6 points, SCA Band 3, 0.125 EFTSL
Undergraduate - Unit
Refer to the specific census and withdrawal dates for the semester(s) in which this unit is offered.
- Term 2 2018 (On-campus block of classes)
For students who commenced their LLB (Hons) course in 2015 or later:
; ; ; ; ; ; ;
For students who commenced their LLB course prior to 2015:
LAW1100 OR LAW1101 and LAW1102 or LAW1104
Over the past century, citizens have progressively sought a more civilized and less risky world as well as a stronger economy. As capitalism has deepened, so has regulation grown. Society now appears more concerned than ever about risks, and this leaves governments facing new challenges when making laws and formulating public policies. Many contemporary policy issues exist, such as better regulating finance; ethical food production, enabling a free yet accountable media, controlling 3D printed guns or living with automated road vehicles. All challenge the modern state and its law. Students explore how the concept of 'regulation' has expanded beyond the traditional legal notion of rules promulgated by a sovereign state, to include all tools aiming to alter or control the behaviour of people and other entities. Using case studies from the United States, Australia and Europe, a comparative perspective engages students in critical discussion, analysis and debate on contemporary issues. Students examine theories, concepts and constructs in modern liberal capitalist societies. They also acknowledge the limitations of various traditional hard and soft regulatory regimes as we investigate the function of law in pursuing public policy goals.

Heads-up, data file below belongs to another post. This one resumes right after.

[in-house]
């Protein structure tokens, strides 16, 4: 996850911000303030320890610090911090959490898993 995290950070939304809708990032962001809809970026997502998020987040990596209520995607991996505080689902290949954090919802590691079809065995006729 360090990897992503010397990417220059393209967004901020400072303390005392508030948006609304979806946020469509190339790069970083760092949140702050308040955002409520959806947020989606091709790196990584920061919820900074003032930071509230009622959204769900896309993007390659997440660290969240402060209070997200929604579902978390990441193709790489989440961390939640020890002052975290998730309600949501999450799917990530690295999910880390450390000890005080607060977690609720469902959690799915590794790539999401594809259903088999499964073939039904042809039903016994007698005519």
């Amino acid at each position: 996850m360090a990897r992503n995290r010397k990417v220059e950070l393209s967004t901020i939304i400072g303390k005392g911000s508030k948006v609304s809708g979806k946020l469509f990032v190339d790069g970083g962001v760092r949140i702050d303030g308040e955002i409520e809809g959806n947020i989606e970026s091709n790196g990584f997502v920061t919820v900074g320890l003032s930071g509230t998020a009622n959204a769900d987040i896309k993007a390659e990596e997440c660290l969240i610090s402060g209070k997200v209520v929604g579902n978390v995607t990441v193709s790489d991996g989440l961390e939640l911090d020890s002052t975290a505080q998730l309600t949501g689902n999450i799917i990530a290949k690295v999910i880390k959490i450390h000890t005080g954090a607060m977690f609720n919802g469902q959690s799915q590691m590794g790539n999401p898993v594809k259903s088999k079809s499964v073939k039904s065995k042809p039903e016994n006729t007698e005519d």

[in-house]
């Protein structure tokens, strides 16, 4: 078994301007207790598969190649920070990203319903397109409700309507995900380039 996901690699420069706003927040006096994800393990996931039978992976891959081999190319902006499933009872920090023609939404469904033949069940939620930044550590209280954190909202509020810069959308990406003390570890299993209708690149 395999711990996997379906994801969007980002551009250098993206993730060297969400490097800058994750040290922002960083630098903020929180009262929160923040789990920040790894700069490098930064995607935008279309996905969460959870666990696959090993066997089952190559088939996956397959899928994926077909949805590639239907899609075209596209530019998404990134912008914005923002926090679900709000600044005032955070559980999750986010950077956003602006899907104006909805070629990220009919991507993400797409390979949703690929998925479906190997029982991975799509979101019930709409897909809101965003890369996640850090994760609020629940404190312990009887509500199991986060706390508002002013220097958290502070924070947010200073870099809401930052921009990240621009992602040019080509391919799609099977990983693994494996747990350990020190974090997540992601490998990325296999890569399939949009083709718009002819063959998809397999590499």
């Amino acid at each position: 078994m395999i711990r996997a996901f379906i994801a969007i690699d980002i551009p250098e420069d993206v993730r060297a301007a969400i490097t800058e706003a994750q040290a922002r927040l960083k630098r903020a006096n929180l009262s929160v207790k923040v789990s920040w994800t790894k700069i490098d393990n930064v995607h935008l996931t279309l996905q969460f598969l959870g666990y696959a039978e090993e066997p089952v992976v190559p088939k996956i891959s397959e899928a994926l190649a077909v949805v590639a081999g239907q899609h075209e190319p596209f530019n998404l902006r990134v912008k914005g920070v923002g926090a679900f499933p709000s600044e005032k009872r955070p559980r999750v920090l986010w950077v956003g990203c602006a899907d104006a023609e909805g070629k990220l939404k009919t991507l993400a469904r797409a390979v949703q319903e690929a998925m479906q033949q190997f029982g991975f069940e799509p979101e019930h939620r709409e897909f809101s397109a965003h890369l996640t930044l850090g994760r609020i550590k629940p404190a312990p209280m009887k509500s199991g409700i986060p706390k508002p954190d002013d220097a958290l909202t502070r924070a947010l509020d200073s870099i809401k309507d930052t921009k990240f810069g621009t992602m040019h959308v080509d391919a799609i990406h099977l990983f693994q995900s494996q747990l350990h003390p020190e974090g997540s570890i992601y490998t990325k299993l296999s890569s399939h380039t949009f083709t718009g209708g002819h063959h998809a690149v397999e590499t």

On completion of this unit, a student should be able to:
- Research evaluate and synthesize relevant contemporary domestic and international issues in public policy and regulation.
- Understand, appraise and practically apply knowledge of the historical context of public policy, regulatory activities and recent developments in these areas to current controversies in regulation.
- Investigate, analyze and synthesize complex information, problems, concepts along with a range of abstract ideas and theoretical rationales relevant to public policy processes and regulatory tools.
- Critically evaluate the veracity of public policy and regulation theories and models based on knowledge of appropriate concepts from law, sociology, economics and political science.
- Collaborate and communicate ways that are effective, appropriate and persuasive for both legal and non-legal audiences.
Class participation: 10%
In-class exercise: 10%
One research assignment (2,000 words): 40% (including in-class presentation of 10%)
One take-home examination (2,000 words): 40%
A formal hurdle requirement to attend 80% of seminars in this unit exists.
Students are required to attend 36 hours of lectures over the duration of this semi-intensive unit.
See also Unit timetable information